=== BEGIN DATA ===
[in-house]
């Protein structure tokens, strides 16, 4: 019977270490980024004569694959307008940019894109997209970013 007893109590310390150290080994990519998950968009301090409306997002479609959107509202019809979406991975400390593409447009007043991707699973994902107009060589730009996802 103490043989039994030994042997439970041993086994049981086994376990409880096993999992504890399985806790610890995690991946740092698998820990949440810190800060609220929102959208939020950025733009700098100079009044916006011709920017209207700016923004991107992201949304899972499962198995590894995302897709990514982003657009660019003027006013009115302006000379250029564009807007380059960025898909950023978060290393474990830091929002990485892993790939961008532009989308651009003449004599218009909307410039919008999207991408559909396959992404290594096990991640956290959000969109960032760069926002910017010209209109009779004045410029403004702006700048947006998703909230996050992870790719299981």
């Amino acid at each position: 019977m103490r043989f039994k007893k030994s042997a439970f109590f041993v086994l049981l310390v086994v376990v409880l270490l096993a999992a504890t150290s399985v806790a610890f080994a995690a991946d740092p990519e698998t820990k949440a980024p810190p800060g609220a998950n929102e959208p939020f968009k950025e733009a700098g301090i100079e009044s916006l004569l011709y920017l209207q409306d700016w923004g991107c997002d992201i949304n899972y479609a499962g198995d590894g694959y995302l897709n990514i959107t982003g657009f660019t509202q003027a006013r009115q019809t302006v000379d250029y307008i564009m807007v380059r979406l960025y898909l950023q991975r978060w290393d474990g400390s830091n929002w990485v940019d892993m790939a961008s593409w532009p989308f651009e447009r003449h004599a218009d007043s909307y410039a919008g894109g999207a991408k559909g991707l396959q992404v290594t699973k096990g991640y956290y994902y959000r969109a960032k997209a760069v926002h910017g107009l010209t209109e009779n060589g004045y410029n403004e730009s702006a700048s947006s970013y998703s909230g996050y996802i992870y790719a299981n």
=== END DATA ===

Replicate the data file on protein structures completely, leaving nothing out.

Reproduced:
[in-house]
């Protein structure tokens, strides 16, 4: 019977270490980024004569694959307008940019894109997209970013 007893109590310390150290080994990519998950968009301090409306997002479609959107509202019809979406991975400390593409447009007043991707699973994902107009060589730009996802 103490043989039994030994042997439970041993086994049981086994376990409880096993999992504890399985806790610890995690991946740092698998820990949440810190800060609220929102959208939020950025733009700098100079009044916006011709920017209207700016923004991107992201949304899972499962198995590894995302897709990514982003657009660019003027006013009115302006000379250029564009807007380059960025898909950023978060290393474990830091929002990485892993790939961008532009989308651009003449004599218009909307410039919008999207991408559909396959992404290594096990991640956290959000969109960032760069926002910017010209209109009779004045410029403004702006700048947006998703909230996050992870790719299981």
């Amino acid at each position: 019977m103490r043989f039994k007893k030994s042997a439970f109590f041993v086994l049981l310390v086994v376990v409880l270490l096993a999992a504890t150290s399985v806790a610890f080994a995690a991946d740092p990519e698998t820990k949440a980024p810190p800060g609220a998950n929102e959208p939020f968009k950025e733009a700098g301090i100079e009044s916006l004569l011709y920017l209207q409306d700016w923004g991107c997002d992201i949304n899972y479609a499962g198995d590894g694959y995302l897709n990514i959107t982003g657009f660019t509202q003027a006013r009115q019809t302006v000379d250029y307008i564009m807007v380059r979406l960025y898909l950023q991975r978060w290393d474990g400390s830091n929002w990485v940019d892993m790939a961008s593409w532009p989308f651009e447009r003449h004599a218009d007043s909307y410039a919008g894109g999207a991408k559909g991707l396959q992404v290594t699973k096990g991640y956290y994902y959000r969109a960032k997209a760069v926002h910017g107009l010209t209109e009779n060589g004045y410029n403004e730009s702006a700048s947006s970013y998703s909230g996050y996802i992870y790719a299981n």